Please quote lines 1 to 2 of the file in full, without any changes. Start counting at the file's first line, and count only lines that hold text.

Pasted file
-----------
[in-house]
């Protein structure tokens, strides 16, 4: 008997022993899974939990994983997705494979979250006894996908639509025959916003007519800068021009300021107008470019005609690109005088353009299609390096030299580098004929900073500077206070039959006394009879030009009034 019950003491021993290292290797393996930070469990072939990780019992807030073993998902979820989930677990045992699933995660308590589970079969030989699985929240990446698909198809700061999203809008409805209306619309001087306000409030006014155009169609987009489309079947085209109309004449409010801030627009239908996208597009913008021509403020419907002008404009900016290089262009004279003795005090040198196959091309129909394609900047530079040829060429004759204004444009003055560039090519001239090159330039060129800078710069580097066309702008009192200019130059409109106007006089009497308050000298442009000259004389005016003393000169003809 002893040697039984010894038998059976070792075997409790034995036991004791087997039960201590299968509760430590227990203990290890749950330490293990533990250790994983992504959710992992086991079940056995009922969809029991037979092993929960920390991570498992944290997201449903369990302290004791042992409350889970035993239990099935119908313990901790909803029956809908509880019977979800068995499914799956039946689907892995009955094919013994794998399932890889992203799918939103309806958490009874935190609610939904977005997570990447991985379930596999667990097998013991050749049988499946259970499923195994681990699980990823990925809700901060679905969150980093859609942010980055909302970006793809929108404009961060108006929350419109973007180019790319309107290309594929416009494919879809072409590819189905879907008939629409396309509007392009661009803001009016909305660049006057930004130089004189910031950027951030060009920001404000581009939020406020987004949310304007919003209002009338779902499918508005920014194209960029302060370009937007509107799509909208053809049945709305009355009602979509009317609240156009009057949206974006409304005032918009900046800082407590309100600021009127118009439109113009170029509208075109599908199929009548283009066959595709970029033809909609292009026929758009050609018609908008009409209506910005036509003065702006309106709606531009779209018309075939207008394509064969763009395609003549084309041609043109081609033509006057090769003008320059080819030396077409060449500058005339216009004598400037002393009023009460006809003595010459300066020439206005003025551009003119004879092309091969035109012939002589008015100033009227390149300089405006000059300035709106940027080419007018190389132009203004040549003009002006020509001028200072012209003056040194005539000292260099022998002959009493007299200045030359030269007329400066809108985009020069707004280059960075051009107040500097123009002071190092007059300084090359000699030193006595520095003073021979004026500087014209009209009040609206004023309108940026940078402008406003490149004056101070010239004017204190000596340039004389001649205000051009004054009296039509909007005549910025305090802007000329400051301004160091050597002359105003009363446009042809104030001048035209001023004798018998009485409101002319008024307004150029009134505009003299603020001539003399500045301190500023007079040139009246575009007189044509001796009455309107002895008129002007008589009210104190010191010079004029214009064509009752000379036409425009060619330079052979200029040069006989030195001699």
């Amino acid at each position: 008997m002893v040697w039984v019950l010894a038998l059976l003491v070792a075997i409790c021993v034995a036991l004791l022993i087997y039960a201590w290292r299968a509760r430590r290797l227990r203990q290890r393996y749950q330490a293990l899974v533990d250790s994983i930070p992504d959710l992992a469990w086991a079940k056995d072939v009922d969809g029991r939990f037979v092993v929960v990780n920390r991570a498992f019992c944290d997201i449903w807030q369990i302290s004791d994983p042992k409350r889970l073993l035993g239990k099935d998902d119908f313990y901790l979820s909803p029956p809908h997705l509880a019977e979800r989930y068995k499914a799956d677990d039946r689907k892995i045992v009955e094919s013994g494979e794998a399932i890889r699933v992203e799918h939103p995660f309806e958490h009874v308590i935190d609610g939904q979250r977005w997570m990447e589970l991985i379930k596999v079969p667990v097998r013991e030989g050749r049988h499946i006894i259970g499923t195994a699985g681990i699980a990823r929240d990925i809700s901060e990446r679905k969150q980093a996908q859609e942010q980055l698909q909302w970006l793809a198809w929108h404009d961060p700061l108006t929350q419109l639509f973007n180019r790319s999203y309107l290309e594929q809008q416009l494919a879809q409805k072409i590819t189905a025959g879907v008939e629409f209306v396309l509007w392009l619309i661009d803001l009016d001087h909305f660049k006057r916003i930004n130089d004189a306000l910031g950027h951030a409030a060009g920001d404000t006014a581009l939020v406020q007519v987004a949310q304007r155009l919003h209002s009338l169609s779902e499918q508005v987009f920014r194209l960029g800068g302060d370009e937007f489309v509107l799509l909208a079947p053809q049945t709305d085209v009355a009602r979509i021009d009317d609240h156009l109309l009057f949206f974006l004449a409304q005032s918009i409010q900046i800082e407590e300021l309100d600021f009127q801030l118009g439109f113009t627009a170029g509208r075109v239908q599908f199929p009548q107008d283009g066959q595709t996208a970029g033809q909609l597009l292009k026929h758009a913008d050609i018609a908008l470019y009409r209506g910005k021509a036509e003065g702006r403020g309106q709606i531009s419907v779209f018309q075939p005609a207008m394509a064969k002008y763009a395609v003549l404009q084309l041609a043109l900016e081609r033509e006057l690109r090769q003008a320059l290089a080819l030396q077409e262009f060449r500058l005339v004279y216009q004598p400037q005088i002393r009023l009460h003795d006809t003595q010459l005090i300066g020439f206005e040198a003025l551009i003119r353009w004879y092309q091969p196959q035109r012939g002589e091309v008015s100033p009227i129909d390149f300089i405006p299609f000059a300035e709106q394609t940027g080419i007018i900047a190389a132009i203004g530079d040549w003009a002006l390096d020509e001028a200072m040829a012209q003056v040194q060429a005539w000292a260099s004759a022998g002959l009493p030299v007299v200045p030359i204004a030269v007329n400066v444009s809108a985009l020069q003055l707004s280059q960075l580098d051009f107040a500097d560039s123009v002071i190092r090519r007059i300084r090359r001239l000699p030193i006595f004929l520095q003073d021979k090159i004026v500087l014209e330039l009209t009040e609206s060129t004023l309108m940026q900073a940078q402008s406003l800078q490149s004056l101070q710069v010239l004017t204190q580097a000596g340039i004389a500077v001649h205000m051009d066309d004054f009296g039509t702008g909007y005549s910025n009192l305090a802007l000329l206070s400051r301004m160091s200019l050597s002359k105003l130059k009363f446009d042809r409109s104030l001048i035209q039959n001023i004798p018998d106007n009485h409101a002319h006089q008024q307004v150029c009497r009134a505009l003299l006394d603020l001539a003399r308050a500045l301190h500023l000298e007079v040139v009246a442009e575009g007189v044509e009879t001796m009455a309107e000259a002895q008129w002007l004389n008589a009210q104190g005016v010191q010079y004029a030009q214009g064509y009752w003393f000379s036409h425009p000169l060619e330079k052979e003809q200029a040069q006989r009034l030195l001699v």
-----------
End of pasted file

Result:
[in-house]
């Protein structure tokens, strides 16, 4: 008997022993899974939990994983997705494979979250006894996908639509025959916003007519800068021009300021107008470019005609690109005088353009299609390096030299580098004929900073500077206070039959006394009879030009009034 019950003491021993290292290797393996930070469990072939990780019992807030073993998902979820989930677990045992699933995660308590589970079969030989699985929240990446698909198809700061999203809008409805209306619309001087306000409030006014155009169609987009489309079947085209109309004449409010801030627009239908996208597009913008021509403020419907002008404009900016290089262009004279003795005090040198196959091309129909394609900047530079040829060429004759204004444009003055560039090519001239090159330039060129800078710069580097066309702008009192200019130059409109106007006089009497308050000298442009000259004389005016003393000169003809 002893040697039984010894038998059976070792075997409790034995036991004791087997039960201590299968509760430590227990203990290890749950330490293990533990250790994983992504959710992992086991079940056995009922969809029991037979092993929960920390991570498992944290997201449903369990302290004791042992409350889970035993239990099935119908313990901790909803029956809908509880019977979800068995499914799956039946689907892995009955094919013994794998399932890889992203799918939103309806958490009874935190609610939904977005997570990447991985379930596999667990097998013991050749049988499946259970499923195994681990699980990823990925809700901060679905969150980093859609942010980055909302970006793809929108404009961060108006929350419109973007180019790319309107290309594929416009494919879809072409590819189905879907008939629409396309509007392009661009803001009016909305660049006057930004130089004189910031950027951030060009920001404000581009939020406020987004949310304007919003209002009338779902499918508005920014194209960029302060370009937007509107799509909208053809049945709305009355009602979509009317609240156009009057949206974006409304005032918009900046800082407590309100600021009127118009439109113009170029509208075109599908199929009548283009066959595709970029033809909609292009026929758009050609018609908008009409209506910005036509003065702006309106709606531009779209018309075939207008394509064969763009395609003549084309041609043109081609033509006057090769003008320059080819030396077409060449500058005339216009004598400037002393009023009460006809003595010459300066020439206005003025551009003119004879092309091969035109012939002589008015100033009227390149300089405006000059300035709106940027080419007018190389132009203004040549003009002006020509001028200072012209003056040194005539000292260099022998002959009493007299200045030359030269007329400066809108985009020069707004280059960075051009107040500097123009002071190092007059300084090359000699030193006595520095003073021979004026500087014209009209009040609206004023309108940026940078402008406003490149004056101070010239004017204190000596340039004389001649205000051009004054009296039509909007005549910025305090802007000329400051301004160091050597002359105003009363446009042809104030001048035209001023004798018998009485409101002319008024307004150029009134505009003299603020001539003399500045301190500023007079040139009246575009007189044509001796009455309107002895008129002007008589009210104190010191010079004029214009064509009752000379036409425009060619330079052979200029040069006989030195001699």